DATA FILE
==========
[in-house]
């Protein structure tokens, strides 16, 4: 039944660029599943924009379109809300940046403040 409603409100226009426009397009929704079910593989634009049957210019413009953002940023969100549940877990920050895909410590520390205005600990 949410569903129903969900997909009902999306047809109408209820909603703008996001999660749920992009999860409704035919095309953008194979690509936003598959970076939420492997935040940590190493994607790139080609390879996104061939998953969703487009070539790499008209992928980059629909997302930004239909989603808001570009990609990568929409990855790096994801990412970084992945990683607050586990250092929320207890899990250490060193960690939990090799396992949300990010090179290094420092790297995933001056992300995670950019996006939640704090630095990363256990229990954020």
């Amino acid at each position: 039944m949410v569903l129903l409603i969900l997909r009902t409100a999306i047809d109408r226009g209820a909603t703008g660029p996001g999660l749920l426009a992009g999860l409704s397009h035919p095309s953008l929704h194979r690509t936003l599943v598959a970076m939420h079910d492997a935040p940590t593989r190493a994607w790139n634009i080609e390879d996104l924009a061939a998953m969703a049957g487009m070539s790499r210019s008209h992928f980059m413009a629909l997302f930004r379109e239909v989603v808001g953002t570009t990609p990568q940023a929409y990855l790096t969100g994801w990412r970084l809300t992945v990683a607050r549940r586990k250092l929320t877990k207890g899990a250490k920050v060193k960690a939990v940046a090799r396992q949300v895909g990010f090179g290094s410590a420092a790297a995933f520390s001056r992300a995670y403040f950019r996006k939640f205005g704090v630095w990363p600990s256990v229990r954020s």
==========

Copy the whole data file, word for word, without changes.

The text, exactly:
[in-house]
């Protein structure tokens, strides 16, 4: 039944660029599943924009379109809300940046403040 409603409100226009426009397009929704079910593989634009049957210019413009953002940023969100549940877990920050895909410590520390205005600990 949410569903129903969900997909009902999306047809109408209820909603703008996001999660749920992009999860409704035919095309953008194979690509936003598959970076939420492997935040940590190493994607790139080609390879996104061939998953969703487009070539790499008209992928980059629909997302930004239909989603808001570009990609990568929409990855790096994801990412970084992945990683607050586990250092929320207890899990250490060193960690939990090799396992949300990010090179290094420092790297995933001056992300995670950019996006939640704090630095990363256990229990954020």
């Amino acid at each position: 039944m949410v569903l129903l409603i969900l997909r009902t409100a999306i047809d109408r226009g209820a909603t703008g660029p996001g999660l749920l426009a992009g999860l409704s397009h035919p095309s953008l929704h194979r690509t936003l599943v598959a970076m939420h079910d492997a935040p940590t593989r190493a994607w790139n634009i080609e390879d996104l924009a061939a998953m969703a049957g487009m070539s790499r210019s008209h992928f980059m413009a629909l997302f930004r379109e239909v989603v808001g953002t570009t990609p990568q940023a929409y990855l790096t969100g994801w990412r970084l809300t992945v990683a607050r549940r586990k250092l929320t877990k207890g899990a250490k920050v060193k960690a939990v940046a090799r396992q949300v895909g990010f090179g290094s410590a420092a790297a995933f520390s001056r992300a995670y403040f950019r996006k939640f205005g704090v630095w990363p600990s256990v229990r954020s």